‘A Lamb To Slaughter.’ A Short Story by Lily Carrington

Posted on July 16, 2022

‘Molly’ the lamb journeys to the slaughterhouse, where she watches her friend be killed.  Next, it’s her turn.


This is a story about a lamb. She doesn’t have a name, but for the sake of this narrative lets call her Molly.

Molly sits at the back of a cattle truck. She is tucked into the corner with her legs folded under her, trying not to slide around in faeces as the truck lurches and judders. The foul stench of the manure fills her nostrils and clings to her woolly coat. Feverish warmth rolls through her in waves, making her dizzy. Her thirst is accompanied by a constant ache in her empty belly. “What’s going on?” she thinks, trembling despite the suffocating heat. “Where are we going? Where is my herd?”

The scenery outside the truck changes from farmland to bush, to hills, to farmland again, but Molly doesn’t see it as it passes by. After an eternity of staring at the same poop-splattered walls and the same scared faces of fellow lambs, Molly feels the truck start to slow. She leans to the side as they turn a narrow corner, and flinches when a loud beeping sound pierces the air. The truck moves backwards then stops. The roar of the engine fades and gives way to a different, fainter noise. It’s a strange sound which Molly doesn’t recognise at first. It echoes eerily through the air. Screams, she realises. It’s the muffled sound of screaming. The realisation sends fear rolling through her and the tension in the air rises, all the lambs becoming more distressed.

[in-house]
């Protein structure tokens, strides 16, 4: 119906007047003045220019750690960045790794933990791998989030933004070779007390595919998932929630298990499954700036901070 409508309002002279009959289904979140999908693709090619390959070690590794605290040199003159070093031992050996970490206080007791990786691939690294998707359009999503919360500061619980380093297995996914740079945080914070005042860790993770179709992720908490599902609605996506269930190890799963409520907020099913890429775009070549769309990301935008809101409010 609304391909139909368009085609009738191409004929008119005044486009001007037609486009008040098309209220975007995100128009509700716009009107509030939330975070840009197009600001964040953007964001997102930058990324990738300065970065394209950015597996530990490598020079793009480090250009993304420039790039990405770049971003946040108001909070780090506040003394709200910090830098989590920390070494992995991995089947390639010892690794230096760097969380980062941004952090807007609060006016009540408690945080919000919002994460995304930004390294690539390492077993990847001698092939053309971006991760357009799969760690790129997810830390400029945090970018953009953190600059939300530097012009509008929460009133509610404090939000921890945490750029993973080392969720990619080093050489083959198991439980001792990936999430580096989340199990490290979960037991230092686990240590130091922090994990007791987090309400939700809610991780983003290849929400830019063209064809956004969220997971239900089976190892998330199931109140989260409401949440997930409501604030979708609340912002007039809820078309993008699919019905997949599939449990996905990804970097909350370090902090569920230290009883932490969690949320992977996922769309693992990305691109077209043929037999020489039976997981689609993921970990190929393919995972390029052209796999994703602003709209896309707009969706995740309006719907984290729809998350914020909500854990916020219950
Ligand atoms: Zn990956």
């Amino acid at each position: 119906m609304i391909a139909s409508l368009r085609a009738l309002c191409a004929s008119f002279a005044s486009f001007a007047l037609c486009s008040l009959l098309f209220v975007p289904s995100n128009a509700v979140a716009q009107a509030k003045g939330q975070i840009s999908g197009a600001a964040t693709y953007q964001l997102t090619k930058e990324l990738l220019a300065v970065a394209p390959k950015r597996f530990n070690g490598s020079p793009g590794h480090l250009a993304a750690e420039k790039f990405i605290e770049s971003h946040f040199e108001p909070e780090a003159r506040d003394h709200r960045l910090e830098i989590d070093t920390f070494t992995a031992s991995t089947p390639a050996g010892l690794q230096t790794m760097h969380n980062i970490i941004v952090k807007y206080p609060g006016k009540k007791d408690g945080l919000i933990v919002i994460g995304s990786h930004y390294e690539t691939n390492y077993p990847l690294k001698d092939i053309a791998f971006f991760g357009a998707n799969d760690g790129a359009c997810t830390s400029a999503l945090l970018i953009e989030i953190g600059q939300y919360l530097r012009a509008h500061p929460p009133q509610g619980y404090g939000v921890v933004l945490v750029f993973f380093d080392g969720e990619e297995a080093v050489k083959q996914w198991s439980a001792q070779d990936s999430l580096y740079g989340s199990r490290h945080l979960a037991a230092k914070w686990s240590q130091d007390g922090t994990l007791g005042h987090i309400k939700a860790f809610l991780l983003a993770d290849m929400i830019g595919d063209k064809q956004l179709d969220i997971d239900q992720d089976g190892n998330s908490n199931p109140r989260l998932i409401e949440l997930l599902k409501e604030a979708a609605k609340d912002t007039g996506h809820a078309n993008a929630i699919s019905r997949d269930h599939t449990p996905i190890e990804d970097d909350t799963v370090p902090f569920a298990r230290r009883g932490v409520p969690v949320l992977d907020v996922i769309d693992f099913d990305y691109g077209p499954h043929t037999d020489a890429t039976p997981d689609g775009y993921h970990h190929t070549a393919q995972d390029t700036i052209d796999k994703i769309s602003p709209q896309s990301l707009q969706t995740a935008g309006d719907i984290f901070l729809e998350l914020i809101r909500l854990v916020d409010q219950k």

The ramp of the truck is lowered and lambs scramble back towards Molly and cower around her at the rear of the truck. Someone’s hooves jab her sharply in her side. A man walks onto the truck, all business, and shoves a couple of lambs towards the ramp. They scramble down into the bright afternoon sun and into a pen. The man stomps his way towards the back of the truck, towards where Molly still sits in the corner. He shakes a rattle and Molly lurches to her hooves in fright at the loud clanging. She races after the other lambs, down the ramp and into the crowded pen, breathing hard. The lambs are packed in tightly, wool pressed against wool, hooves stumbling over hooves. Molly’s soft ears swivel constantly. Her wide eyes search those of the other lambs, seeking comfort but finding only her own fear reflected back at her.

Suddenly a cold stream of water splatters down on the lambs. Molly startles and tries to run but there’s no space to move and nowhere to go. She blinks repeatedly as the water continues to fall until it soaks through her dense coat. Her hooves splash anxiously in the shallow pool of water that now covers the concrete.